I loved the part where you tell the story of Raghav and Leela. It’s almost like a story for a novel or screenplay material for Mumbai’s irreverent new age filmmakers. But did it occur to you that you were writing about two people who were still alive and many would recognize them in real life. Did that ever present a dilemma for you? What’s the lesson here for a writer?

Did it occur to me? Yes, it occurred to me in the same way that it occurs to someone at the wheel that he is about to crash the car and there is nothing he can do about it. There was never any doubt in my mind once I started talking to them that I was going to write about them. The consequences, I felt, were part of the price I was going to pay for being a writer. I’m not trying to win friends and influence people. You understand? I’m trying to put down as well as I can the truth of the world that I inhabit.

What were you trying to show when you talk about Aman Sethi, the writer of A Free Man, and Ashraf, Sethi’s protagonist in the book? What is their connection with Patna or with the theme of the book?

The protagonist of Aman Sethi’s wonderful book is a man from Patna, Ashraf. By talking about Sethi’s book I was drawing attention to his book, sure, but I was also talking about the migrant workers from places like Patna who populate all the megacities of India. Besides, Ashraf has a golden tongue. Every time he speaks, he is a waving a flag of rebellion. He is saying to all writers of the world, you have brought your armies to my crooked lane, your storm-troopers of prim analyses, but I have always eluded you.

You have fleetingly mentioned sex a couple of times in the book but I think you pulled your punches as far as that area is concerned. For example, you say that as a school boy you drew drawings of kings and emperors and that somehow it was related to your incipient sexuality. Is there something Freudian here? Can you please elaborate?

I don’t know. Let me ask my therapist on my next visit. I thought I was being quite candid when I talked of the ways in which my school friends, meeting thirty years later in a house in Gurgaon, surprised me with their stories. I hadn’t imagined such lives. Everyone, it seemed, was having sex. With maids, some with girls their own age, others with mothers of their friends. It was a different world that was revealed to me, one that I was unaware of, and which so far I had believed could be found only in novels.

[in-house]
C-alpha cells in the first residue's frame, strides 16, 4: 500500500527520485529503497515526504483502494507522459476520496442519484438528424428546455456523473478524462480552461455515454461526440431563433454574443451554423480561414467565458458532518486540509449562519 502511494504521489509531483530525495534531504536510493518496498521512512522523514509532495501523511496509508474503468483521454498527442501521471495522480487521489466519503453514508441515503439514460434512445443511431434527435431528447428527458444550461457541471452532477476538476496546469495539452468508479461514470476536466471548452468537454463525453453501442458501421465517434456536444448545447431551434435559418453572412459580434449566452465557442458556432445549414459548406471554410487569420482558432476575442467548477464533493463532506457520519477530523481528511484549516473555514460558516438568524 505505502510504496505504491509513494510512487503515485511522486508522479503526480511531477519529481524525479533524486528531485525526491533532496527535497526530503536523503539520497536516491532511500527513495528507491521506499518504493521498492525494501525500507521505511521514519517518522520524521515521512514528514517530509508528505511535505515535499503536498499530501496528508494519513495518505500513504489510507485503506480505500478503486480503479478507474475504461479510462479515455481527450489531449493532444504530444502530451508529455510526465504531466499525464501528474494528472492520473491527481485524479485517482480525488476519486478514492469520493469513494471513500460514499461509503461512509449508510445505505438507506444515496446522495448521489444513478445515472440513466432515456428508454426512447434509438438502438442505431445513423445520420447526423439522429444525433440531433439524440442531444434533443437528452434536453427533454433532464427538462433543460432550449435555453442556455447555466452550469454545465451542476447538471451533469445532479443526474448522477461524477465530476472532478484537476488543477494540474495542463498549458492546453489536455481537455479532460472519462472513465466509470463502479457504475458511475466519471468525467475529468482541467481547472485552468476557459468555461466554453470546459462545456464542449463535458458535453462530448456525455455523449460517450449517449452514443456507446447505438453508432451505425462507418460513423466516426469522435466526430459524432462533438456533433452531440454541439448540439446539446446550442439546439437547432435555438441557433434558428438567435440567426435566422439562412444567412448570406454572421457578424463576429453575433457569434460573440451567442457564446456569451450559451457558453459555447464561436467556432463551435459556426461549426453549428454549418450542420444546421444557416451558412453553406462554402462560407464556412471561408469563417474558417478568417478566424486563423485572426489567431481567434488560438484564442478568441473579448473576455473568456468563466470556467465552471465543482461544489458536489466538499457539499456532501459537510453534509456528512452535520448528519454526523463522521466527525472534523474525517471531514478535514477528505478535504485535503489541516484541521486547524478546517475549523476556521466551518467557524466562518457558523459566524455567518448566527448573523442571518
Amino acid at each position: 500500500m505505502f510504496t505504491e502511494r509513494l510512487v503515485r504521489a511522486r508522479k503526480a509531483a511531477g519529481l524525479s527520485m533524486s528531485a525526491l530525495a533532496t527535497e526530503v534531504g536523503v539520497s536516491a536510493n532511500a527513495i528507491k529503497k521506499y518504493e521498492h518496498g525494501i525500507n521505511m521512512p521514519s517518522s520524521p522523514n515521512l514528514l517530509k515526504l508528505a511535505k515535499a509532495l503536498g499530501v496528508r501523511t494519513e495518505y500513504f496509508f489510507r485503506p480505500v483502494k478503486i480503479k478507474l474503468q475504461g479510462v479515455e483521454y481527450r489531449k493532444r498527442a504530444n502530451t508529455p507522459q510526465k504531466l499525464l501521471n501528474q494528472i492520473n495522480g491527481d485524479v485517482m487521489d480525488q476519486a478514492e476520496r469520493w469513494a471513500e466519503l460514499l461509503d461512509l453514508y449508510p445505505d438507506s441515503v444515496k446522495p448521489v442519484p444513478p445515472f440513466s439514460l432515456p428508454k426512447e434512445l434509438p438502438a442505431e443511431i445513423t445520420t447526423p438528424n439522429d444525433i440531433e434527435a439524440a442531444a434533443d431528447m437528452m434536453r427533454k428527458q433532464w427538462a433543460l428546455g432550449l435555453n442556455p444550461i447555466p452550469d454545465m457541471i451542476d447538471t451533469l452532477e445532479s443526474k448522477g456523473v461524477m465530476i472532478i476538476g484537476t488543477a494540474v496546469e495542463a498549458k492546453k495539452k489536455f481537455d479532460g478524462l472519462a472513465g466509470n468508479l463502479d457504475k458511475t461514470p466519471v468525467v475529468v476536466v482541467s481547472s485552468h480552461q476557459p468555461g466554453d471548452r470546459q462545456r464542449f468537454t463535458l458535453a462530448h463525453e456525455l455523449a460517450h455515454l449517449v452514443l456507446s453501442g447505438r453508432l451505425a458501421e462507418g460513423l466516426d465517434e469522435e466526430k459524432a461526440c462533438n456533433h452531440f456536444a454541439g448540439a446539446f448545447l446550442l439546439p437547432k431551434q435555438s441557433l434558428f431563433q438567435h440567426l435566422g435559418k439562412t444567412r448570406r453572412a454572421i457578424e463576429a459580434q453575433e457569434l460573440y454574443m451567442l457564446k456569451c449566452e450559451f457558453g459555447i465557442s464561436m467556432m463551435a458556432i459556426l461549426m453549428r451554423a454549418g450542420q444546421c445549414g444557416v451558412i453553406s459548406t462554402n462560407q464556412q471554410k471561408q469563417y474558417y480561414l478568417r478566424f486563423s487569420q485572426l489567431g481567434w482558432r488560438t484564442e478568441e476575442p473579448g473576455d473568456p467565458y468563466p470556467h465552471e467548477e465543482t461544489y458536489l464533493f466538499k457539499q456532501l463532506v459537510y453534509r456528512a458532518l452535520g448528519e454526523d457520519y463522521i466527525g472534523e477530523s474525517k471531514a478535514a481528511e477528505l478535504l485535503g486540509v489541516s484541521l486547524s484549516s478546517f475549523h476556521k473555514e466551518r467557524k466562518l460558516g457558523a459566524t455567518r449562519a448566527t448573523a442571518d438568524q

In the latter part of the book (page 139), you see your arrivals in Patna tinged with a sense of trepidation, because the city reminds you of “the youthful glories of sex”, and now all you feel is “the distant terror of that yearning”. What you have said is beautifully nuanced but is there something that you have chosen not to discuss with your reader? Like the aspects of sex and sexuality in Patna? I remember a scene (from a Hindi short story you have quoted in the book) where a girl walks from her home to her college and molesters lie in wait for her. There are different stages of unwarranted attention and danger that she needs to cross everyday. Are there things that you have omitted in your narrative?

You might have a point there. I think my fuller meditation on that subject is in my novel Home Products. The protagonist, Binod, learns that his cousin Rabinder is having an affair with a Bengali woman who is the wife of an IAS officer. Later, that woman meets a violent death. In that novel, there are other accounts of thwarted desire, or of furtive desire, and also of desire that is fulfilled. I didn’t repeat myself in this last book.

You have said: ‘Writing cannot change conditions of life. But you can try to honestly depict it.’ Great advice! Is there any other advice you would like to give to budding writers?

I always want writers to think first and foremost about style. I want them to ask themselves how they sound on the page, and whether their sentences are theirs alone. But at the end of the day, I can never forgot what William Maxwell said: “After forty years, what I came to care about most was not style, but the breath of life.”

Can you recommend some of the best works of recently published non-fiction for our readers?

I have already cited Aman Sethi’s A Free Man. There is of course Katherine Boo’s Behind the Beautiful Forevers. I’m looking forward to reading Siddhartha Mukherjee’s new book on Alzheimer’s. Lawrence Wright’s Going Clear; David Finkel’s Thank You for Your Service; and each new book that Geoff Dyer writes.